Stability is important in life on so many levels! One that’s often batted about in rehabilitation circles is the idea of ‘core stability’.
In my view of the world, there’s a definite hierarchy when it comes to ‘stability’. The term ‘core stability’ is not only fad, outdated and difficult to correctly define (as it means different things to different people) – it’s also not exactly what I think we should be aiming for when rehabilitating people with injured backs, or when seeking to enhance performance.
I like to use metaphors when I’m explaining these things to people – that way you get a mental image of what I’m trying to explain – which helps it sink in.
The lowest in my hierarchy of betterness is complete instability – if you were thinking of a plant – you’d think marine kelp. While its arguable marine kelp has some distinct advantages – being able to survive the surge of countless waves by just going with it – there is clearly a need for external support – put it up against gravity on dry land and it has some serious lifelessness issues. Which is kind of where people are at when they’re super flexible, but lack the strength to hold themselves (well) against the mighty pull of gravity. Fortunately these people are few and far between, but when we meet them, they’re extremely challenging to work with clinically to bring about improvement and they often have multiple sites of pain – such is the nature of hypermobility. These people need lots of work to strengthen around their torso – and loads of encouragement to continue the journey to health and wholeness.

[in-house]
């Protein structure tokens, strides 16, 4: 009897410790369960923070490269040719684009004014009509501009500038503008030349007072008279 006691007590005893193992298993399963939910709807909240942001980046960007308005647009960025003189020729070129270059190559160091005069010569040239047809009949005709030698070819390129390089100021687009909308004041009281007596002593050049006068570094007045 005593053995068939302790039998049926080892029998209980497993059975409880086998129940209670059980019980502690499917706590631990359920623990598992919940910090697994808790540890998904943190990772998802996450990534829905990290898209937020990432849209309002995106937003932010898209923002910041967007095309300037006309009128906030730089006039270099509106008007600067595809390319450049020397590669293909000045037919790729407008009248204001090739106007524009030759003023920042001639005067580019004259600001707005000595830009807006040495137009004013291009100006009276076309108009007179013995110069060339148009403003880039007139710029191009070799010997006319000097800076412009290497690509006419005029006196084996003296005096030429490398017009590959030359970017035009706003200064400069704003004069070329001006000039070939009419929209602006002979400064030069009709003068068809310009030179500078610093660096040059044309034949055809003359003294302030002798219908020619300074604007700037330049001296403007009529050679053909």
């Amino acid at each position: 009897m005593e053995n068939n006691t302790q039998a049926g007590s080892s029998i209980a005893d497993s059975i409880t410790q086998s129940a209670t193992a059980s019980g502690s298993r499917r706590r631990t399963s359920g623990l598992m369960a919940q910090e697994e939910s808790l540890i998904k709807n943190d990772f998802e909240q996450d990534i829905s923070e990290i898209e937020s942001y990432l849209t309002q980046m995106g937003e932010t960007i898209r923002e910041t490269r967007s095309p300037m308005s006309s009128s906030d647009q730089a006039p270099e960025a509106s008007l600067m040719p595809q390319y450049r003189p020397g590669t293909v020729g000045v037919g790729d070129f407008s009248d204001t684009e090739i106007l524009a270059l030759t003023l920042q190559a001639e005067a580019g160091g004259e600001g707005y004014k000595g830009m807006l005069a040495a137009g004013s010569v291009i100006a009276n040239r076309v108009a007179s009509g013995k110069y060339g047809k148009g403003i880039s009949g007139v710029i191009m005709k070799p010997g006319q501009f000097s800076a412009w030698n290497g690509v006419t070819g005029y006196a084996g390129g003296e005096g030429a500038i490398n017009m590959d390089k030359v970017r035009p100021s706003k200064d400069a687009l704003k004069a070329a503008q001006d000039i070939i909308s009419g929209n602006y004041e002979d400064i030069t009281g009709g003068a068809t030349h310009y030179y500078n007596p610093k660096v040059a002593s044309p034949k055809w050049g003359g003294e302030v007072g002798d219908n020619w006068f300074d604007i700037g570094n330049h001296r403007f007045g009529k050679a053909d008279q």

An oak tree is a picture of beauty in a field and welcome shade on a hot summer’s afternoon. But people aren’t meant to be like oak trees, so while for me, the oak tree torso trumps, the marine kelp torso, it’s still far from ideal.
The problem with Oak trees is they’re so stiff they barely move – so if the winds of change blow too hard oak trees either get blown over, or they break. I see a fairly regular stream of oak tree torsos in my practice – They’re often involved in labour intensive jobs where bending and lifting are common place. Instead of stabilising at a segmental level, they move ‘en bloc’. And their stiff levers (legs and trunk) make for some pretty big forces. Great when it goes right. Spectacular when it goes wrong.
The upshot is that these people usually bounce back pretty quick. Most will probably carry on where they left off too.
My ideal, my ultimate trump when it comes to the torso is the coconut tree.
Coconut trees are an ideal mixture of strength and stability. They are strong enough to withstand hurricanes, but they bend and move with forces. This is what I tell people to aim for. If you look at a spine the most outstanding thing you will see is a whole lot of joints – joints are made for movement – not too much or out of control, but definately made to move. I think the ideal is dynamic stability – where you’re able to control any motion your spine will allow.
If you want help moving from Oak or kelp to coconut (or anything in between) give us a call!